"Sometimes I would stop for a short break. I would buy a French newspaper and bask in the warmth of a coffee shop, or walk up a flight of stairs to a photo gallery and let those wonderful silver images recharge my batteries"
- Raymond Depardon
I did my best to blend in. I walked fast; I knew the city like the back of my hand. I would brush past people in the street without even noticing them. I decided as a rule never to lift the camera to my face, leaving it to dangle on my chest. My body would perform the tracking shots, like a filmmaker without a camera. I just keep walking… sometimes I would stop for a short break. I would buy a French newspaper and bask in the warmth of a coffee shop, or walk up a flight of stairs to a photo gallery and let those wonderful silver images recharge my batteries. When I stepped out again I was fully charged, with memories of the desert, or of my childhood days on the farm, dancing around in my head. I loved Wall Street with its hustle and bustle. The women there always seemed to wear a frown. Smiling was scarce during lunch-break and non-existent before or after office hours. I was fresh back from Peshawar and was fully aware of how different the two cities were. How could I not be. In Peshawar, everybody has their nose in other people’s business. If you are buying an item on a market stall, people will step in to give you advice or share their opinion with you. Passers-by, the person standing next to you. Everybody. New York is the opposite. As long as you abide by the prevailing fake indifference, you can get away with anything. Nobody will take a moment to talk to their neighbor. No one cares about the photographer as long as he goes by quickly. No one looks at him… but everyone sees him. American women do not like to be stared at, but the same is true in Peshawar.
"My fear would not go away. Why would it? After all, I did not talk to anybody. I was in the most tolerant city in the world, and still I was afraid of taking that next photo"
- Raymond Depardon
My fear would not go away. Why would it? After all, I did not talk to anybody. I was in the most tolerant city in the world, and still I was afraid of taking that next photo. If I bumped into a famous photographer from Magnum, I would hide my camera, hoping to avoid questions.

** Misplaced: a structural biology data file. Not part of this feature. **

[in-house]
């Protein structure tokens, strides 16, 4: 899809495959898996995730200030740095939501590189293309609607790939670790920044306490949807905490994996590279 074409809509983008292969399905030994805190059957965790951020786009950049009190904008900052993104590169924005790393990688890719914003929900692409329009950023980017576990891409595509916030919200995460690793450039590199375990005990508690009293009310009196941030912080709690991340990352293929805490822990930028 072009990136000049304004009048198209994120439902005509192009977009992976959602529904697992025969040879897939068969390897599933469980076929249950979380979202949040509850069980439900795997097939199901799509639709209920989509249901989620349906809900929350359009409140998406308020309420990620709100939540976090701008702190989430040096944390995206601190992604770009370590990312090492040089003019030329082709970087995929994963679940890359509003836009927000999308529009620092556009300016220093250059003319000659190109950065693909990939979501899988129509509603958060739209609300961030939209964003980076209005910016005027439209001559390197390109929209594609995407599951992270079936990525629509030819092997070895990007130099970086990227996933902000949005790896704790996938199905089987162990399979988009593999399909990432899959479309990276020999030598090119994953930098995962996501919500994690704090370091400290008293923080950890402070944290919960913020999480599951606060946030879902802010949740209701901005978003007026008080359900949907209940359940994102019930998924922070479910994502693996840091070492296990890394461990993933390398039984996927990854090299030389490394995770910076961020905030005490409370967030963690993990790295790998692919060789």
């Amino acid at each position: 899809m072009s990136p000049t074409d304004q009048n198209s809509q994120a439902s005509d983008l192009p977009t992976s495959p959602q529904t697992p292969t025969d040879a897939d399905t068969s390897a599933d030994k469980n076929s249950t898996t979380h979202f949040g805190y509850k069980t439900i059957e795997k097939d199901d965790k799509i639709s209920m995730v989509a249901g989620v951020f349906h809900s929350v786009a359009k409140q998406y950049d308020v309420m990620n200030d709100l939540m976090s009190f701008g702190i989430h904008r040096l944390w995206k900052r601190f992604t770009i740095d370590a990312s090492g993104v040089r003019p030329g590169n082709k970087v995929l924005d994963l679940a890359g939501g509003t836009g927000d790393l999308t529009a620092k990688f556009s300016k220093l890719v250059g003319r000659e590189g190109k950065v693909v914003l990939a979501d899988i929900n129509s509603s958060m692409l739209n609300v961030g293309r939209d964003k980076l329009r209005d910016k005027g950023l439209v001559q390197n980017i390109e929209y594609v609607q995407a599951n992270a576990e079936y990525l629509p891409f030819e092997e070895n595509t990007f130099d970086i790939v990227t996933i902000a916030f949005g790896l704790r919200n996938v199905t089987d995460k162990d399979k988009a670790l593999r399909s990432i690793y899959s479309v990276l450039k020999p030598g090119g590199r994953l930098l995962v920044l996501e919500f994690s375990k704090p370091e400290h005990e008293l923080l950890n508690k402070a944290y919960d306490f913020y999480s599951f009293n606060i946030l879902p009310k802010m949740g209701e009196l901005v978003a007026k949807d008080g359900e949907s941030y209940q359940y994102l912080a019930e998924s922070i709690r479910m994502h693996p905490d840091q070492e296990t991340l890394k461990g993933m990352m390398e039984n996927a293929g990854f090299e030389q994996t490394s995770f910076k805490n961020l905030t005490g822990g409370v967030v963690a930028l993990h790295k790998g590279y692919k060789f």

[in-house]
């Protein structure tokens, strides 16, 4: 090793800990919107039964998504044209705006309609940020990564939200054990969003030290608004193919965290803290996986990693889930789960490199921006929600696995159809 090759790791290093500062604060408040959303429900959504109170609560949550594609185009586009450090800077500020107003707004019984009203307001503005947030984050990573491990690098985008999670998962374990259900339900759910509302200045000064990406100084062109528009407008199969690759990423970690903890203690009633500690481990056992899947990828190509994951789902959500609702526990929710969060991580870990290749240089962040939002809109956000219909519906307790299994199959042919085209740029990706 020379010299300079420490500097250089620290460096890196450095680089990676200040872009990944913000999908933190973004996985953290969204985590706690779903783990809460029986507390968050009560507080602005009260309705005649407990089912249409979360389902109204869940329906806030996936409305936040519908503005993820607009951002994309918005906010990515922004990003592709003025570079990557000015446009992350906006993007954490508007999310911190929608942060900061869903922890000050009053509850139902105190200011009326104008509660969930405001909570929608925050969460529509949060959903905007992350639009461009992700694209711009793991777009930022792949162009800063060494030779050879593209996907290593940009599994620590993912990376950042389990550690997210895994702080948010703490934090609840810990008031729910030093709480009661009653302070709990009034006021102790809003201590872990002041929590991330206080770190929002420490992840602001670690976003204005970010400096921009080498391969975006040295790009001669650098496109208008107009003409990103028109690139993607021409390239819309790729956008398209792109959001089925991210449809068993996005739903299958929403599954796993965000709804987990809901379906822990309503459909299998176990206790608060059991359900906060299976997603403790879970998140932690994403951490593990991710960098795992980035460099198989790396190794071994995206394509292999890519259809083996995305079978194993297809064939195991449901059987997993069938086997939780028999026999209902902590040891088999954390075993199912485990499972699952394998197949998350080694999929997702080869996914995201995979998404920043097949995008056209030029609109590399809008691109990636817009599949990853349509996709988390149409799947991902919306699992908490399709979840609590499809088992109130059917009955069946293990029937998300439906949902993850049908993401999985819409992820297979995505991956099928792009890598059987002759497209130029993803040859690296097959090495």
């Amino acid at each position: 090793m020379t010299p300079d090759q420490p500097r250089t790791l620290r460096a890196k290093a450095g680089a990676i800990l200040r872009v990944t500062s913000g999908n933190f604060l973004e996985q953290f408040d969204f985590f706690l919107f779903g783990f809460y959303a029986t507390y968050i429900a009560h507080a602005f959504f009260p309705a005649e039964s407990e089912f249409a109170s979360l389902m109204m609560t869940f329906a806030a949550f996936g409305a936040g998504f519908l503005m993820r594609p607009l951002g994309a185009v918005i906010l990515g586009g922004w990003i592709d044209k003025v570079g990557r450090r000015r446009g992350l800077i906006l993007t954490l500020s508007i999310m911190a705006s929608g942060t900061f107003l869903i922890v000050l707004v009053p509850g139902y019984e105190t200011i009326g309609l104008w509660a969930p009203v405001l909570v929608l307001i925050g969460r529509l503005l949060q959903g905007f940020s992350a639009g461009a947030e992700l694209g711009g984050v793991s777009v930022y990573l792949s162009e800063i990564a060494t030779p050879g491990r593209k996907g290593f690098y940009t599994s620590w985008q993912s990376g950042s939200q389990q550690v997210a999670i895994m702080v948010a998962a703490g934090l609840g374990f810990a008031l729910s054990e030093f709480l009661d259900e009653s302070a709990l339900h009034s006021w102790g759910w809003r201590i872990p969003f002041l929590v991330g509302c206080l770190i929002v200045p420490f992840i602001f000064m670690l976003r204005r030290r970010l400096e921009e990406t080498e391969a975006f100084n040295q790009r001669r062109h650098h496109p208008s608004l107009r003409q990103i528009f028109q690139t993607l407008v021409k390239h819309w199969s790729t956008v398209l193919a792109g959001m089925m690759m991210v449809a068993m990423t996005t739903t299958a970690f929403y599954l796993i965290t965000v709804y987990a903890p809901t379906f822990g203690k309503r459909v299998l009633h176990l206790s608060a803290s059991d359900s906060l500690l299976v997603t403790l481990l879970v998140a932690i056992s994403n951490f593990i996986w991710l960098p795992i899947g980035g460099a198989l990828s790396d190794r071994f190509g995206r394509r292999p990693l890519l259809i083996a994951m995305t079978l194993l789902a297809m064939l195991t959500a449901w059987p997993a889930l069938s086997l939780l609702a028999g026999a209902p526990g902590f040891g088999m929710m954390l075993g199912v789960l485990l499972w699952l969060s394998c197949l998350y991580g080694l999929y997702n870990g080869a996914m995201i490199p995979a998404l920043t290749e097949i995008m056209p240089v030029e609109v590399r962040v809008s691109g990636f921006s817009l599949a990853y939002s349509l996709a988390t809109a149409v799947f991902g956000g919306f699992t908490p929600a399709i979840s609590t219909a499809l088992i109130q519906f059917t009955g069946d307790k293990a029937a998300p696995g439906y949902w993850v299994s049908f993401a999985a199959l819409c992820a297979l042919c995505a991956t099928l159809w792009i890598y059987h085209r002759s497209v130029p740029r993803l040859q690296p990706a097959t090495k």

I spoke to no one about my photos. It took me a few months to actually pluck up the courage to have them developed. I came back to France for a while, I had rented my apartment out, so I stayed in a box-room at the Magnum office in Paris. I soon returned to New York and hit the sidewalks once again. The light had changed. My friend and I ventured upstate for the weekend. She wondered why I kept taking all those photos. I did not answer. She ignored the photographs.
I hated them when I finally saw them for the first time. The composition was wrong. So was this. So was that… later I started working on a film called New York, N.Y., a ten-minute short made of three shots. I also worked as a correspondent for the French daily Libération all summer. I was cured, I was no longer afraid of snapping away. And that was the end of it.
I forgot about those photos for twenty-seven years. I did not have any good-quality prints, and it was not until a few months ago that I finally had them blown up and showed them to a friend. It is interesting to realize that most Americans I captured on photos were looking at the lens and were therefore aware of their picture being taken. I was convinced at the time that I had them fooled.
New York is a city you always go back to. Since 9-11, it has become less complacent with wandering photographers like myself. The photogenic element is still there. But perhaps it has moved to Tokyo, the new capital of indifference to foreigners.